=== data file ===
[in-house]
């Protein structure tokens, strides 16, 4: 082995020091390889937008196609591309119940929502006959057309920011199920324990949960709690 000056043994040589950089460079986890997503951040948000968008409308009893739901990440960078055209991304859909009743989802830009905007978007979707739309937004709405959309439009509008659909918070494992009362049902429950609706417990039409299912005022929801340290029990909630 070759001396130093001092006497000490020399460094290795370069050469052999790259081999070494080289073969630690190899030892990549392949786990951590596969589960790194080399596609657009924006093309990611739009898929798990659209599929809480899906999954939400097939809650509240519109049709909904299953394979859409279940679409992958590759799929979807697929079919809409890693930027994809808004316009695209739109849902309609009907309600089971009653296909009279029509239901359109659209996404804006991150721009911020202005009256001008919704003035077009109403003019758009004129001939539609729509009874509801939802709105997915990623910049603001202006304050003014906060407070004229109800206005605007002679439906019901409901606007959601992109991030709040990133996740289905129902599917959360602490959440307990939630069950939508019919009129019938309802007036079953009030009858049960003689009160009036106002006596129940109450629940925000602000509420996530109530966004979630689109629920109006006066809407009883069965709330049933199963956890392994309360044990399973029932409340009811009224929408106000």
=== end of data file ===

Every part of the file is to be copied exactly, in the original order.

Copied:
[in-house]
């Protein structure tokens, strides 16, 4: 082995020091390889937008196609591309119940929502006959057309920011199920324990949960709690 000056043994040589950089460079986890997503951040948000968008409308009893739901990440960078055209991304859909009743989802830009905007978007979707739309937004709405959309439009509008659909918070494992009362049902429950609706417990039409299912005022929801340290029990909630 070759001396130093001092006497000490020399460094290795370069050469052999790259081999070494080289073969630690190899030892990549392949786990951590596969589960790194080399596609657009924006093309990611739009898929798990659209599929809480899906999954939400097939809650509240519109049709909904299953394979859409279940679409992958590759799929979807697929079919809409890693930027994809808004316009695209739109849902309609009907309600089971009653296909009279029509239901359109659209996404804006991150721009911020202005009256001008919704003035077009109403003019758009004129001939539609729509009874509801939802709105997915990623910049603001202006304050003014906060407070004229109800206005605007002679439906019901409901606007959601992109991030709040990133996740289905129902599917959360602490959440307990939630069950939508019919009129019938309802007036079953009030009858049960003689009160009036106002006596129940109450629940925000602000509420996530109530966004979630689109629920109006006066809407009883069965709330049933199963956890392994309360044990399973029932409340009811009224929408106000």